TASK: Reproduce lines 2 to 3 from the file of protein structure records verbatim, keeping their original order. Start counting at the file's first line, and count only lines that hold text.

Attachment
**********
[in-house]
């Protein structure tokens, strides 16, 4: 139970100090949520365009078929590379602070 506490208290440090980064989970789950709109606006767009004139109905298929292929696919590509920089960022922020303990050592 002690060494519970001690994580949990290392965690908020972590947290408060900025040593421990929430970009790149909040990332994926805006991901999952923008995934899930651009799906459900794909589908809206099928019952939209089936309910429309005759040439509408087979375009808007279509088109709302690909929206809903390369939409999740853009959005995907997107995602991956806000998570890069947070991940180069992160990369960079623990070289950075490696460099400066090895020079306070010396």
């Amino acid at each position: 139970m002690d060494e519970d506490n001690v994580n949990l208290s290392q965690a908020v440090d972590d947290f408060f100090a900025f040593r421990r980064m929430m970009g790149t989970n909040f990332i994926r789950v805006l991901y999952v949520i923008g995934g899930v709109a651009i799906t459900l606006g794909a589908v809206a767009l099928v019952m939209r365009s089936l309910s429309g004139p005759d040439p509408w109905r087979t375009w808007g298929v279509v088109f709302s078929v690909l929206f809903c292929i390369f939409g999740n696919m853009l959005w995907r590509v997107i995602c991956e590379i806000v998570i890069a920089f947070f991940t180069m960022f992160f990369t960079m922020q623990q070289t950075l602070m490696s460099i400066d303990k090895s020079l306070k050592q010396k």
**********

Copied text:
């Protein structure tokens, strides 16, 4: 139970100090949520365009078929590379602070 506490208290440090980064989970789950709109606006767009004139109905298929292929696919590509920089960022922020303990050592 002690060494519970001690994580949990290392965690908020972590947290408060900025040593421990929430970009790149909040990332994926805006991901999952923008995934899930651009799906459900794909589908809206099928019952939209089936309910429309005759040439509408087979375009808007279509088109709302690909929206809903390369939409999740853009959005995907997107995602991956806000998570890069947070991940180069992160990369960079623990070289950075490696460099400066090895020079306070010396």
């Amino acid at each position: 139970m002690d060494e519970d506490n001690v994580n949990l208290s290392q965690a908020v440090d972590d947290f408060f100090a900025f040593r421990r980064m929430m970009g790149t989970n909040f990332i994926r789950v805006l991901y999952v949520i923008g995934g899930v709109a651009i799906t459900l606006g794909a589908v809206a767009l099928v019952m939209r365009s089936l309910s429309g004139p005759d040439p509408w109905r087979t375009w808007g298929v279509v088109f709302s078929v690909l929206f809903c292929i390369f939409g999740n696919m853009l959005w995907r590509v997107i995602c991956e590379i806000v998570i890069a920089f947070f991940t180069m960022f992160f990369t960079m922020q623990q070289t950075l602070m490696s460099i400066d303990k090895s020079l306070k050592q010396k």